Yesterday, 25 October 2010, the Prime Minister announced the publication of the UK’s first ever infrastructure plan, which outlined £200bn worth of public and private sector investment over the next five years.
The plan announced that the expansion of technologies such as anaerobic digestion to produce heating gas from sewage, industrial, commercial, residential and farm waste will contribute to a low carbon supply base of energy and a long-term reduction in the dependence on imported hydrocarbons.
The infrastructure plan also outlines Government’s intention to promote the right incentives and behaviours on waste and produce the required investment in waste management.
The plan may have positive repercussions for planning issues, as it details the intention to explore how the planning for waste treatment infrastructure, and particularly residual waste treatment infrastructure, may be facilitated with greater community support.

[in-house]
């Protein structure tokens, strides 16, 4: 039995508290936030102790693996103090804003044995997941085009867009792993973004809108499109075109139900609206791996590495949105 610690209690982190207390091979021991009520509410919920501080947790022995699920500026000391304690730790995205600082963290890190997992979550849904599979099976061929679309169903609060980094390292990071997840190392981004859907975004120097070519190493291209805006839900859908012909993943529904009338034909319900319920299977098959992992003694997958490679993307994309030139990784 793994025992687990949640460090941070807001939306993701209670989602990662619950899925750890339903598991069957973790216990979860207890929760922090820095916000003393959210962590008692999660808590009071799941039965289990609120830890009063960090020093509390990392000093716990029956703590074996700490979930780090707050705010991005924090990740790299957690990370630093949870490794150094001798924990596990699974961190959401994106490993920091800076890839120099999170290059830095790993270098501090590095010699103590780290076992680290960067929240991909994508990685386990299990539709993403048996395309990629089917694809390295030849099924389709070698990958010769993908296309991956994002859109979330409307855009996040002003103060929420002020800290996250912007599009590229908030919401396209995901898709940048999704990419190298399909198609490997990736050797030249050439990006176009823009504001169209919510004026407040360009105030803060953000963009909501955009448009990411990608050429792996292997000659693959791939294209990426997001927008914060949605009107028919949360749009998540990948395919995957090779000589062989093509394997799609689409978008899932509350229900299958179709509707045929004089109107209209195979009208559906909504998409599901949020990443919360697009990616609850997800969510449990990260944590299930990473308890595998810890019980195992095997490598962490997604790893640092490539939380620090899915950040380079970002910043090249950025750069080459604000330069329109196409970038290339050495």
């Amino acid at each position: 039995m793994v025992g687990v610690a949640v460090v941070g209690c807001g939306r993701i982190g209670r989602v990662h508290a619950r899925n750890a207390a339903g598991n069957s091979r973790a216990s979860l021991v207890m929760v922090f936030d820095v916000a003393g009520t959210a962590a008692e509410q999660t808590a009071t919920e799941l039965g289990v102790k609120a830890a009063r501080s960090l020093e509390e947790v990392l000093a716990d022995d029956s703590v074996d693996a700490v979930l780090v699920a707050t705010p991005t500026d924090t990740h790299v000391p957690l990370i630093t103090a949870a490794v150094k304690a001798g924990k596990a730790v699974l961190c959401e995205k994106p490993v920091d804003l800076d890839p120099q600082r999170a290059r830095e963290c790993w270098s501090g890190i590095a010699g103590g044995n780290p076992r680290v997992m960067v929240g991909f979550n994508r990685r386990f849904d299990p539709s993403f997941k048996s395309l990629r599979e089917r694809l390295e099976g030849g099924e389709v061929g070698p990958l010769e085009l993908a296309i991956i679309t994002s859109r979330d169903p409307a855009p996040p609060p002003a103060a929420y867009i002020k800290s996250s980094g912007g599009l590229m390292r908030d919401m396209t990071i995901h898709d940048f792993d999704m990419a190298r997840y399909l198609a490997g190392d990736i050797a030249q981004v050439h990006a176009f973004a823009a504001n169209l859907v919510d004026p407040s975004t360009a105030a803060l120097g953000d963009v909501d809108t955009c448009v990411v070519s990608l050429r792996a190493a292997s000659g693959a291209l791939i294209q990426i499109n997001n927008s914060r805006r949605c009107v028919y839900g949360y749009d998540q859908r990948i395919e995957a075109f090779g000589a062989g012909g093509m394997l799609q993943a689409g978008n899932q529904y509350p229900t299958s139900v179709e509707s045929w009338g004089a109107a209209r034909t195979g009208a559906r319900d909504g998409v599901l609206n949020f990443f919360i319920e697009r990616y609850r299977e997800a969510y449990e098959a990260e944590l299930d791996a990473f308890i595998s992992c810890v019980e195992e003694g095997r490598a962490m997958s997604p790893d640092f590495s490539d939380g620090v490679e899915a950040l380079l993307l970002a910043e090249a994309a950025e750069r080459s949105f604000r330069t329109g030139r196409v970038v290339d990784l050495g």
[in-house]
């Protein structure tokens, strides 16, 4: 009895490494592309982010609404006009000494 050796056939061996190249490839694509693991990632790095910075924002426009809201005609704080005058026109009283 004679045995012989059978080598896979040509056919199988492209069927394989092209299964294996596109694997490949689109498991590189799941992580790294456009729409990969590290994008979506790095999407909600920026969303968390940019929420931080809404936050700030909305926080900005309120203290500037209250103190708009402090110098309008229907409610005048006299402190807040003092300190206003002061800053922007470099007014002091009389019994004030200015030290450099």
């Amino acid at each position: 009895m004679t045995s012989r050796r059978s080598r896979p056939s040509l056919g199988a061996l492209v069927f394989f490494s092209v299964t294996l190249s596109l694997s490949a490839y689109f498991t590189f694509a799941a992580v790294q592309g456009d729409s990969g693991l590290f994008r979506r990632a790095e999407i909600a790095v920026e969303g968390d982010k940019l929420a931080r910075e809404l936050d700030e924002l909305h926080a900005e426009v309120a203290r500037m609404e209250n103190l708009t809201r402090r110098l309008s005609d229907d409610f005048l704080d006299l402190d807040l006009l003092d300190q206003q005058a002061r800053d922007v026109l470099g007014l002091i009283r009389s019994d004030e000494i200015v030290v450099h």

In launching the Plan, Lord Sassoon, Commercial Secretary to the Treasury, said: “Today’s plan represents a broad vision of the infrastructure investment we need to underpin the UK’s growth and retain our competitiveness.
“For the economy to flourish, people, goods and information must move freely. Reliable infrastructure: energy, water, transport, digital communications and waste disposal networks and facilities, are essential to achieve this. Ensuring these networks are integrated and resilient is vital.
And Prime Minister David Cameron described the plan as: “incredibly exciting, and it shows how, together, we can help create the right framework for growth in which British business can thrive and compete with the rest of the world.”